At some point in an acting career, there has to be a nagging voice that kicks in that says “The director’s job isn’t that hard, I could do that.” Or maybe “Just once, I want to be in charge.” Or maybe “The story we’re telling here is interesting, but I’d like to tell my own stories.” Whatever triggers it, the tradition of actors becoming directors is an old and venerable one, dating back to the beginning of film, with actor-directors like Buster Keaton and Charlie Chaplin, and reaching up to the moment, with actors like Sarah Polley or Jon Favreau largely transitioning away from acting in favor of making their own movies. The growing democratization of film — the technology that’s made it cheaper and easier to make a movie than ever before — has led to a lot more independent productions and indie studios looking for trustworthy people and profitable projects. Actors who want to direct have a leg up on the process because they already have name recognition that might stir interest from producers beforehand and audiences afterward, and because they may already have a lot of the moviemaking contacts they need to put together a cast and crew.

Which helps explain why TIFF’s lineup this year feels so actor-heavy among the directors’ slots. Bradley Cooper’s directorial debut A Star is Born got the lion’s share of the attention, but the TIFF 2018 slate also included Emilio Estevez’s The Public, Joel Edgerton’s Boy Erased, Jonah Hill’s mid90s, Max Minghella’s Teen Spirit, Paul Dano’s Wildlife (which premiered at Sundance 2018), Rashida Jones and Alan Hicks’ Quincy, and Adewale Akinnuoye-Agbaje’s Farming. Most of these are from first-time directors (though Estevez has been directing since 1986), so the big question becomes whether they’ll direct again. Most actors who try out directing don’t return to it, and cinema history is full of fascinating one-offs from dabblers who go back to acting after testing out the other side of the camera. Mostly, it’s worth watching the phenomenon because it’s begun to feel like every actor who stays in the industry for an appreciable length of time will eventually join the other team.

Marianne Jean-Baptiste in In Fabric.
Photo: TIFF

A24 is still the most fearless distributor in the game

Around film festivals like TIFF or Sundance, there’s often a lot of chatter about how festival acquisition — movies that get picked up for proper distribution only after screening — is dominated by new money from services like Netflix and Amazon. And that certainly has been true; this year, even Apple got into the game by picking up the documentary The Elephant Queen. But the dynamic has also shifted, as streaming services have become more concerned with generating their own content. These days, a company like Netflix is more apt to be screening movies at a festival rather than buying them. This year, it had eight films at TIFF, including the Chris Pine awards bait epic Outlaw King and Alfonso Cuarón’s Roma.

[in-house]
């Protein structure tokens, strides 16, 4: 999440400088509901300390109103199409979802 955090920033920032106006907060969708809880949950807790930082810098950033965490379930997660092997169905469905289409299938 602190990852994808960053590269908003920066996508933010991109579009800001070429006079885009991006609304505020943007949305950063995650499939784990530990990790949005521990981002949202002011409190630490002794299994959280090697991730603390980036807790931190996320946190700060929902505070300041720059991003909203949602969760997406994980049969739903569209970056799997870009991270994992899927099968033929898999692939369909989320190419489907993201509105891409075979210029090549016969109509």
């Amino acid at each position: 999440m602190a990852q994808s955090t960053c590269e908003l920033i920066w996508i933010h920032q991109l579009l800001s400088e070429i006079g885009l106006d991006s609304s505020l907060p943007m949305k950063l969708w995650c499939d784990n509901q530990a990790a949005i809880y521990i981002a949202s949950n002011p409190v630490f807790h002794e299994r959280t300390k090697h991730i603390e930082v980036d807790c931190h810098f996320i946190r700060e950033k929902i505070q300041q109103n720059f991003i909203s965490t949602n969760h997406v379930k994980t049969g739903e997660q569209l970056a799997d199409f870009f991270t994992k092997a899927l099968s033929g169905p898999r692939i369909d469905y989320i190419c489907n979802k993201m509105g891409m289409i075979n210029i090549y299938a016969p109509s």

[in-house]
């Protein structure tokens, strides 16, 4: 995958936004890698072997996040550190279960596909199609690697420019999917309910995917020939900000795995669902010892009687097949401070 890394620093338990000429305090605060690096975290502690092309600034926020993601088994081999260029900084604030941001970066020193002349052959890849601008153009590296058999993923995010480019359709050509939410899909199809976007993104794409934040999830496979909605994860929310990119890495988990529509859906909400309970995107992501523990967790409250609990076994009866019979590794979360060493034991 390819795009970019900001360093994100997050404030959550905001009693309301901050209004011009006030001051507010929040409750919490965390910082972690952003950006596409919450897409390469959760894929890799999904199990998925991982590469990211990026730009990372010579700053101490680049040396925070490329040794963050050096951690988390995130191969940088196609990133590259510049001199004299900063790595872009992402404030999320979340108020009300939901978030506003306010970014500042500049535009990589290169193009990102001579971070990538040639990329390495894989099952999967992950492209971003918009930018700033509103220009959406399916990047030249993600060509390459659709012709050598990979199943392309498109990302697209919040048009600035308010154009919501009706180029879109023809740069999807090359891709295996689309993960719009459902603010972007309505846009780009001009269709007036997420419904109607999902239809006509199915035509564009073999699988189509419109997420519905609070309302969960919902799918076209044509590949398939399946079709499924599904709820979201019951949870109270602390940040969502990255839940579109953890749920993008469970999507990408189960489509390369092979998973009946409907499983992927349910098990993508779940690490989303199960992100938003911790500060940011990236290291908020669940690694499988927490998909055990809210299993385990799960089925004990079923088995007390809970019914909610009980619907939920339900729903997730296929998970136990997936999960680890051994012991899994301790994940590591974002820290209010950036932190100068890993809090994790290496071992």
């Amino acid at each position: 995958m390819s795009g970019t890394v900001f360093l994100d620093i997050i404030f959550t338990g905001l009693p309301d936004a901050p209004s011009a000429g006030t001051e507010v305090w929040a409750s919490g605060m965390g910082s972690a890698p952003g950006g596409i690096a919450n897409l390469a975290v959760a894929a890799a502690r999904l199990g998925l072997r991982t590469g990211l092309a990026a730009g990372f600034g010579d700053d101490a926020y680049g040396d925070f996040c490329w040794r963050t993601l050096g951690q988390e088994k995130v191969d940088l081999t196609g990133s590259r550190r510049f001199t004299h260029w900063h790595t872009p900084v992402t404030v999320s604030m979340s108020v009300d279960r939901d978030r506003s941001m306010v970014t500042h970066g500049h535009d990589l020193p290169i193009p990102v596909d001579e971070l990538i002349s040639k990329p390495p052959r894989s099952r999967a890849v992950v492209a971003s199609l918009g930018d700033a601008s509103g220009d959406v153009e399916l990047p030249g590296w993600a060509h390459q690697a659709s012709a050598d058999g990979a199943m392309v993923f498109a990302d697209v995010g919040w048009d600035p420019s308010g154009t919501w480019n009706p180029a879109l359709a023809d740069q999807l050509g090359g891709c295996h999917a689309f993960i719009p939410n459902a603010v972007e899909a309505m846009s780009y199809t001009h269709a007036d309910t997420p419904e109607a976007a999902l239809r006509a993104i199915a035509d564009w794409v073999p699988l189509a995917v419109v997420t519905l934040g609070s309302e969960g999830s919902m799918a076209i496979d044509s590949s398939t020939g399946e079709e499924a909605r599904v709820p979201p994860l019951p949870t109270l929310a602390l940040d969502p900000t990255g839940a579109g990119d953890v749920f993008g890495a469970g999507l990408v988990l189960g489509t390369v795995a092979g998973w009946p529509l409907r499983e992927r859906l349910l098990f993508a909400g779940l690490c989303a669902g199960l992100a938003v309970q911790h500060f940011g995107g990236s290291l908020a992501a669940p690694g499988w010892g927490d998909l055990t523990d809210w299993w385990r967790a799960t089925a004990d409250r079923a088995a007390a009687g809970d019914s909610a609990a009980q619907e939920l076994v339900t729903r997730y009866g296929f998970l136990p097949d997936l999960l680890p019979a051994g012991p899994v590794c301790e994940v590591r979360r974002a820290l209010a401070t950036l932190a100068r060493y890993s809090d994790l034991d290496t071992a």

So while streaming services may be the companies best suited to take a risk on an edgy or challenging acquisition, due to the sheer amount of content it’s putting out, they’re rarely the ones making those bets. Who is? For years now, that answer has been distributor A24 Films — the company has released movies like Room, The Witch, Moonlight, Green Room, The Florida Project, Hereditary, A Ghost Story… the list goes on, with many of those bets resulting in acclaim and even Oscar wins. And sure enough, despite the money Amazon, Apple, and their streaming brethren brought to Toronto, this year it was still A24 taking a chance on the most challenging, daring movies. It had already snatched up provocateur Gaspar Noé’s latest film, Climax, at the Cannes Film Festival, and over the course of TIFF, it also picked up movies like the bizarre In Fabric (a horror movie about an evil dress), and High Life, a glacially paced science fiction film that features Robert Pattinson as a criminal stuck on a spaceship.

At a time when the theatrical distribution feels as if it’s under siege, there’s something wonderful about a company that focuses on putting movies in theaters leading the way with some of the most interesting and daring work out there. Streaming services may need to proclaim their legitimacy and they may need to try to address all possible audiences, but nothing inspires loyalty like impeccable taste and utter fearlessness, which is part of why A24 has developed such a devoted following among movie fans.